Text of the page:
People who Swear More Are Smarter; & The History of "F***" Explains Why!

Note: this being an article on the subject of swearing, it may require me to at times reluctantly make use of certain swear words. Some of these words may be partially censored to maintain propriety and’s high standards of proper language.

It’s been recently reported that research carried out at UC San Diego has discovered that there’s a link between swearing and high levels of intelligence.  As someone who swears like a f***ing sailor, my first thought was “well, s***, I could have f***ing told you that!”

The study, conducted by Kristin and Timothy Jay, ( found that there was a link between swearing and knowledge of vocabulary, and verbal fluency. People who swear more tend to have a greater understanding of how to apply words, and to get verbal nuance.

This pretty much seems to f***ing fly right in the m*********ing face of all the complete a******s who think swearing means you’re stupid.  As I’ve often told them, they’re the f***ing d******s for saying so. Bunch of f***ing historical, cultural and grammatical ignorants!

There’s a very basic reason why you have to be smart to swear: first, you have to know when to f***ing swear. You have to be able to pick up on the g****** “ambiance of the room”, if you f***ing will, to see if people will laugh, get mad (of course, maybe you WANT them to get f***ing p***ed at you!), or act like a bunch of f***ing p*****s needing a f***ing fainting couch or something.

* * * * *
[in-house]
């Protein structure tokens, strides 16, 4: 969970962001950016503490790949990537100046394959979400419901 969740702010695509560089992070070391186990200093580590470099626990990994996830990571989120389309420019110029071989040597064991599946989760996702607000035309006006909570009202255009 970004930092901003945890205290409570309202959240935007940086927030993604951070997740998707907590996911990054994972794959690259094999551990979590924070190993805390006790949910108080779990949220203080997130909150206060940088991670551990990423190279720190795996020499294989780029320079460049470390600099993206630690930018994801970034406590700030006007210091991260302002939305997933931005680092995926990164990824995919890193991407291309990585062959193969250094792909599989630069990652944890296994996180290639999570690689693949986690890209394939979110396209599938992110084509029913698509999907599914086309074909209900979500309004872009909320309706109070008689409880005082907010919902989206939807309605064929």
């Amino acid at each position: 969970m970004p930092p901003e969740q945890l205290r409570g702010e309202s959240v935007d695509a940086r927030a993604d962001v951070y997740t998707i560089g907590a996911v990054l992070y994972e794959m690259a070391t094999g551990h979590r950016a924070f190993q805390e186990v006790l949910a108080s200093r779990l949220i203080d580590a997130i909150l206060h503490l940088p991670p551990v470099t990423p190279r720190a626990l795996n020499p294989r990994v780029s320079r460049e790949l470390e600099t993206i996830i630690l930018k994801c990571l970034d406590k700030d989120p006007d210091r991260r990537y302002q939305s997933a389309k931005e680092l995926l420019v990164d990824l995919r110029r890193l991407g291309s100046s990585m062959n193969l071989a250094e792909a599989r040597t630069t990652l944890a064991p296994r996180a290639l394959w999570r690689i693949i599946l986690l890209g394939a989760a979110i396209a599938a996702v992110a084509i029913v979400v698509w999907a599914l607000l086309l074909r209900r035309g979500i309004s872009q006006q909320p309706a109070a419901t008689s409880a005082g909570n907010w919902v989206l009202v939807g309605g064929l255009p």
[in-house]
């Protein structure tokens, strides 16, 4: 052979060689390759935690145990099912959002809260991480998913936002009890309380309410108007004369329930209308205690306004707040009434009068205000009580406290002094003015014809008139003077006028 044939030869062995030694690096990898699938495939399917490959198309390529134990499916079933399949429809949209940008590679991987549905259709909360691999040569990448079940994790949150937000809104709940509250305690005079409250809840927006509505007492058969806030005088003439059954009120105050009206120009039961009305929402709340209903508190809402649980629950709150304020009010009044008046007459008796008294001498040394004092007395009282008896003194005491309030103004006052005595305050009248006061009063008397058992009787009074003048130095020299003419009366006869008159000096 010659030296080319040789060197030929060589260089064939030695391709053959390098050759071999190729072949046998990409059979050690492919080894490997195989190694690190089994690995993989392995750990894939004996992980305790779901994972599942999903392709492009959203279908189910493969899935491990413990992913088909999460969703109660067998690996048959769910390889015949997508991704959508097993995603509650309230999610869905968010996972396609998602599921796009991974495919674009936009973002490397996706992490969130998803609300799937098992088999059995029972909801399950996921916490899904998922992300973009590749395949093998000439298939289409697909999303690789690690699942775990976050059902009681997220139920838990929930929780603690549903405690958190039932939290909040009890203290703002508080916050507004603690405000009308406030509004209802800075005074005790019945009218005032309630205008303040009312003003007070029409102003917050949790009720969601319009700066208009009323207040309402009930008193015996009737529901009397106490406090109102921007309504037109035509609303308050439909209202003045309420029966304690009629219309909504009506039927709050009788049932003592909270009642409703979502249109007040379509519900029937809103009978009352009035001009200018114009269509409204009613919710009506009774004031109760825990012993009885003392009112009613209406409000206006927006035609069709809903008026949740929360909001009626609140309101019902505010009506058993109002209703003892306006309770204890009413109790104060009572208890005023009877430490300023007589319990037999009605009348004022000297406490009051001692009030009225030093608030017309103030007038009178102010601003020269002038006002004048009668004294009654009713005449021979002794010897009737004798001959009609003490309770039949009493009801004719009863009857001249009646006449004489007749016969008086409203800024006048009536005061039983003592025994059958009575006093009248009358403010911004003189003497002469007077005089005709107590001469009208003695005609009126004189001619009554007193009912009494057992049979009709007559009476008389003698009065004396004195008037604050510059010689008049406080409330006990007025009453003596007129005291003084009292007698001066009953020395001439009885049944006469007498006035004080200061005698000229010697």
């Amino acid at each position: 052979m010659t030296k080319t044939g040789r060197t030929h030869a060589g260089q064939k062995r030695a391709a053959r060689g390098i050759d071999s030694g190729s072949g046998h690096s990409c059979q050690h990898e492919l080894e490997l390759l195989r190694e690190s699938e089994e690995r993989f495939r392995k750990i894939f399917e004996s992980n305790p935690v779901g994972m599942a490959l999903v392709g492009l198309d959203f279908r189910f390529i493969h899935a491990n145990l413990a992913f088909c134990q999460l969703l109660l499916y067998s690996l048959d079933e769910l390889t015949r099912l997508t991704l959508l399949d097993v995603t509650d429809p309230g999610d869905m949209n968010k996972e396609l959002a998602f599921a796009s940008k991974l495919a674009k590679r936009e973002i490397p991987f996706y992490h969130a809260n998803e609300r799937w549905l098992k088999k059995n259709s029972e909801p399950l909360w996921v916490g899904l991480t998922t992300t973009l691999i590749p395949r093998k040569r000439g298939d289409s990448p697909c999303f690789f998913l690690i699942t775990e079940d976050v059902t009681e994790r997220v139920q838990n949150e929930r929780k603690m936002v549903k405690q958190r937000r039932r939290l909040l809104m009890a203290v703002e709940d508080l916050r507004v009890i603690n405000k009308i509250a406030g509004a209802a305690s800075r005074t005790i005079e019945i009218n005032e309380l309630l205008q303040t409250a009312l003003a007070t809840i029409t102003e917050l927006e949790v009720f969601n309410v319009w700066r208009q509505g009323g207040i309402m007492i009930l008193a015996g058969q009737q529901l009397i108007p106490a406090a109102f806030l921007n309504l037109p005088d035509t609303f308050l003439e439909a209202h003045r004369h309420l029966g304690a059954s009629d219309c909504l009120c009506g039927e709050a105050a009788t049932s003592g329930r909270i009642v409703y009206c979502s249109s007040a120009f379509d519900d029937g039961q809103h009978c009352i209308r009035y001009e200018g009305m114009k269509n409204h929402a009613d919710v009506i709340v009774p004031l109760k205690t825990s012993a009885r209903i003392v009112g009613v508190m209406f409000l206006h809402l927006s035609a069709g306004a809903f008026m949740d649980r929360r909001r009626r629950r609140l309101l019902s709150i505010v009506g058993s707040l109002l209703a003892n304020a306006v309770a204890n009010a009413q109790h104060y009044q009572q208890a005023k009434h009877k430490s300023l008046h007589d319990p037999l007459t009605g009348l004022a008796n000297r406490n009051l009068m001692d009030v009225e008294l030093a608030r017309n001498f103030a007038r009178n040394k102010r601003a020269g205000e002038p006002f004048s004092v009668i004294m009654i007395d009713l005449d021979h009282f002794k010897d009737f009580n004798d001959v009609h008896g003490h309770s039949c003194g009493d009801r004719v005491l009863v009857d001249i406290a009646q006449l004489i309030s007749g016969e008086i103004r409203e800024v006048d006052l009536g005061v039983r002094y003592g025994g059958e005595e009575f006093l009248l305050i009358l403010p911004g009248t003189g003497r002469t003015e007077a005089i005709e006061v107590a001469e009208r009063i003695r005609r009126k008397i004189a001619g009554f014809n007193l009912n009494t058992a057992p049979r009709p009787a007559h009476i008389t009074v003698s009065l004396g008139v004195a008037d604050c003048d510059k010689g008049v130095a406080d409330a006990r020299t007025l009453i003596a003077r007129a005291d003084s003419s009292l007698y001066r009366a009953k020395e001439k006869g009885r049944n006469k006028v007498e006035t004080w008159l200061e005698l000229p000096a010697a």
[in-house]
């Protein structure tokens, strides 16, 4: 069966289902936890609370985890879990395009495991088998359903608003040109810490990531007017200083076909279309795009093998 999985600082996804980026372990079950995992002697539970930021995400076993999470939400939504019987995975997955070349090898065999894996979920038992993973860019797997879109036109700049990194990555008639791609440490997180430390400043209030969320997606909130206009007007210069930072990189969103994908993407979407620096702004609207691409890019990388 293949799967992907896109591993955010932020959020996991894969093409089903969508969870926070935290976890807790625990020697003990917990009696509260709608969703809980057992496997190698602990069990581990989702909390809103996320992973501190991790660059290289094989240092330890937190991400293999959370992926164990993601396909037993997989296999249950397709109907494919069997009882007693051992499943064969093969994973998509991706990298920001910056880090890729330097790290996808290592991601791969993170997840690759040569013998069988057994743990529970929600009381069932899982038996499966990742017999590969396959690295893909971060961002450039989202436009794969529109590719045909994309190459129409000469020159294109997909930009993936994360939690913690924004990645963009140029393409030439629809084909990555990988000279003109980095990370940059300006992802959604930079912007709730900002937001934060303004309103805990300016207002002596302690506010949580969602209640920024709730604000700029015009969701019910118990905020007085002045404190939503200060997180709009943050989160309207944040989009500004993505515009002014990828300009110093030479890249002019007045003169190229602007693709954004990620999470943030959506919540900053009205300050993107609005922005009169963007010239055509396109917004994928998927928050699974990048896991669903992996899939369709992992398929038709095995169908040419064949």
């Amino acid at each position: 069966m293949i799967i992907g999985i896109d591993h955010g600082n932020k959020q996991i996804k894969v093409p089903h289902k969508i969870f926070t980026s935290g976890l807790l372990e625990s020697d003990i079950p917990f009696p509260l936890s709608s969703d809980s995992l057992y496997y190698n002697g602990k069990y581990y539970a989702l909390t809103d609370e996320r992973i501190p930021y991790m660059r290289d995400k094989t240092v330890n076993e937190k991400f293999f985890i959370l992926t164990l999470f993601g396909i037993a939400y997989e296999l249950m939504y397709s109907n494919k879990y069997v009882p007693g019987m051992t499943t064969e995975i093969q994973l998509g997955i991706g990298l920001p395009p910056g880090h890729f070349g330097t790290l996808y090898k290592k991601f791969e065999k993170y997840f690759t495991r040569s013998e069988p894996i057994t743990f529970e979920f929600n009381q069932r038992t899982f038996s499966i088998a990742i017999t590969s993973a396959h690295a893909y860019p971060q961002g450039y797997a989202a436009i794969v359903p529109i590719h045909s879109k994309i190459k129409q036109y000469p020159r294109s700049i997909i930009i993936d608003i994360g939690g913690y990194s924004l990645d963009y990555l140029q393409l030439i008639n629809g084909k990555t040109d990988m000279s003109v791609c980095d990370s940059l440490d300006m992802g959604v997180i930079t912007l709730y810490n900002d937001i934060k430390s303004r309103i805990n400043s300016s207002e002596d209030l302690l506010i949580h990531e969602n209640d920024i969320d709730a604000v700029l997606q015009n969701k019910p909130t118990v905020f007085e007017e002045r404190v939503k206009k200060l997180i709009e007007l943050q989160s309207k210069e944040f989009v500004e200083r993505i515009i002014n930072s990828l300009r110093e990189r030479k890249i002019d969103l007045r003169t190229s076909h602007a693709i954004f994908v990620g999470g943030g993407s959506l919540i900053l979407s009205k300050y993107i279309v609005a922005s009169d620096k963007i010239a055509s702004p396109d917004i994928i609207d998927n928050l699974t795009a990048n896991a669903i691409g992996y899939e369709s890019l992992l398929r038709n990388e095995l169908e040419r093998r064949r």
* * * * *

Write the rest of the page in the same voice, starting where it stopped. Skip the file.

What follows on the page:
Second, you even need intelligence, specifically verbal intelligence, to know HOW to swear. That’s because swears are some of the most f***ing fluid words of the English language, some of the most complex, and you have to be able to almost instinctively know when and how the f*** to apply them. 

Let’s take the greatest of all swear words in English, for starters: F***.

The word f*** can be applied into a variety of grammatical forms, in a number of different contexts, and to express a f***ton of different ideas.

The word takes it origin around 15th century, and most likely was imported from the f***ing Scandinavians, whose words ‘fukka’ or ‘focka’ mean pretty much the same thing that ‘f***’ originally meant, namely… well, f***ing.

And it pretty much only meant that, just f***ing in the reproductive sense, until around the late 18th century. We know from criminal records that by the 1830s people being accused of misconduct were using “f***” to express that anger which f*** is sooo f***ing good at transmitting to total f***wads who utterly f***ing deserve it.  According to the book “Holy Sh*t: A Brief History of Swearing”, one Mary Hamilton was charged with obscene conduct when she told a group of women on the street that they could “go f*** themselves”, and this was is the earliest record of that now-classic form of insult.

By the late 1800s, you also see f*** being used in the sense of being lied to or defrauded, as people were then saying “he f***ed me” in the sense of being cheated out of money.